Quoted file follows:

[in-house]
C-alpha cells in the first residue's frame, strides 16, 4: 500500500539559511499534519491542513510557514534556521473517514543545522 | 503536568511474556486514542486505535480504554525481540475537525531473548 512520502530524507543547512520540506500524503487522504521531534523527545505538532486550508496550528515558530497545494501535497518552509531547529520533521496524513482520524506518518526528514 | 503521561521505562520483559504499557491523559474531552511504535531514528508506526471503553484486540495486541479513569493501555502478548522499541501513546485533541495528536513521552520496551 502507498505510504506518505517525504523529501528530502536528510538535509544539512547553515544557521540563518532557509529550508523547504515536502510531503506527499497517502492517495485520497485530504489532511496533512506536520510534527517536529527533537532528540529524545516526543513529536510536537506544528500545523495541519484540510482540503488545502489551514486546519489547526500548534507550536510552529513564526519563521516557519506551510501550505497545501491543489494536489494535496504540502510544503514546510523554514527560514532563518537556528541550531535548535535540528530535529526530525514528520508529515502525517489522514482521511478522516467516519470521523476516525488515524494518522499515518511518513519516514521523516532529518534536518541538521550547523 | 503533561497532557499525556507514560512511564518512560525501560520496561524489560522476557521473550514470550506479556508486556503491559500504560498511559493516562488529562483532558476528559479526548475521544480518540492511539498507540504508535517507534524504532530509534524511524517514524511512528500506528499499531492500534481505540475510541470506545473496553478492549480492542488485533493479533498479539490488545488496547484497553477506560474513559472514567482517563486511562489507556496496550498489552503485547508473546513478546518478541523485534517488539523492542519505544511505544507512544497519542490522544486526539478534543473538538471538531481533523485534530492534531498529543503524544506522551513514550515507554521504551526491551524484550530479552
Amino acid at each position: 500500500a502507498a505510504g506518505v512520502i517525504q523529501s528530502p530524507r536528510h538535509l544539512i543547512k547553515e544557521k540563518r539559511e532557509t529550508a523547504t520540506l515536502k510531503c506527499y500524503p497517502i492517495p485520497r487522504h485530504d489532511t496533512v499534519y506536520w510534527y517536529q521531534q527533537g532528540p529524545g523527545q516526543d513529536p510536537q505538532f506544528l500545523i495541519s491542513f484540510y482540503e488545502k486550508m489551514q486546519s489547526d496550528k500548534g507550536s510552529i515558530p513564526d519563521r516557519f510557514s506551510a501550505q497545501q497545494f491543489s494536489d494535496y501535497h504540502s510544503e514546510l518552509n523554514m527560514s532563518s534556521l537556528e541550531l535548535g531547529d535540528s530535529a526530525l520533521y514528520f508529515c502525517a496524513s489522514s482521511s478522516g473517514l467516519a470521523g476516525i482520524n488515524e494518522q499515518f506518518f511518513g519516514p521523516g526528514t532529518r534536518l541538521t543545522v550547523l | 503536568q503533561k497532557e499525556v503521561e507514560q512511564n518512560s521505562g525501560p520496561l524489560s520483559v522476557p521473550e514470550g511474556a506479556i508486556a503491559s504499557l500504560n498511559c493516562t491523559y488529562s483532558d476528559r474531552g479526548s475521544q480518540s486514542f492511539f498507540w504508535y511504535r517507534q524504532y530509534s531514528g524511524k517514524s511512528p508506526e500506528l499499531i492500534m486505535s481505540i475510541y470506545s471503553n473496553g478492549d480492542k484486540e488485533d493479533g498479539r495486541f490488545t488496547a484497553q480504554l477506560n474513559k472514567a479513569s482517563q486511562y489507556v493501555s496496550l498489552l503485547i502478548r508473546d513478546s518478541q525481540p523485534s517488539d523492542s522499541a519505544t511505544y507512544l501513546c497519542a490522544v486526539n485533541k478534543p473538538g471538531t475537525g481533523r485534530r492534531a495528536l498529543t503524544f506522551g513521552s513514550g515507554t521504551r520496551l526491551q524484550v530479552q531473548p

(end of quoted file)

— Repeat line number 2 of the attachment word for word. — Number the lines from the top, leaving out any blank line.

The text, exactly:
C-alpha cells in the first residue's frame, strides 16, 4: 500500500539559511499534519491542513510557514534556521473517514543545522 | 503536568511474556486514542486505535480504554525481540475537525531473548 512520502530524507543547512520540506500524503487522504521531534523527545505538532486550508496550528515558530497545494501535497518552509531547529520533521496524513482520524506518518526528514 | 503521561521505562520483559504499557491523559474531552511504535531514528508506526471503553484486540495486541479513569493501555502478548522499541501513546485533541495528536513521552520496551 502507498505510504506518505517525504523529501528530502536528510538535509544539512547553515544557521540563518532557509529550508523547504515536502510531503506527499497517502492517495485520497485530504489532511496533512506536520510534527517536529527533537532528540529524545516526543513529536510536537506544528500545523495541519484540510482540503488545502489551514486546519489547526500548534507550536510552529513564526519563521516557519506551510501550505497545501491543489494536489494535496504540502510544503514546510523554514527560514532563518537556528541550531535548535535540528530535529526530525514528520508529515502525517489522514482521511478522516467516519470521523476516525488515524494518522499515518511518513519516514521523516532529518534536518541538521550547523 | 503533561497532557499525556507514560512511564518512560525501560520496561524489560522476557521473550514470550506479556508486556503491559500504560498511559493516562488529562483532558476528559479526548475521544480518540492511539498507540504508535517507534524504532530509534524511524517514524511512528500506528499499531492500534481505540475510541470506545473496553478492549480492542488485533493479533498479539490488545488496547484497553477506560474513559472514567482517563486511562489507556496496550498489552503485547508473546513478546518478541523485534517488539523492542519505544511505544507512544497519542490522544486526539478534543473538538471538531481533523485534530492534531498529543503524544506522551513514550515507554521504551526491551524484550530479552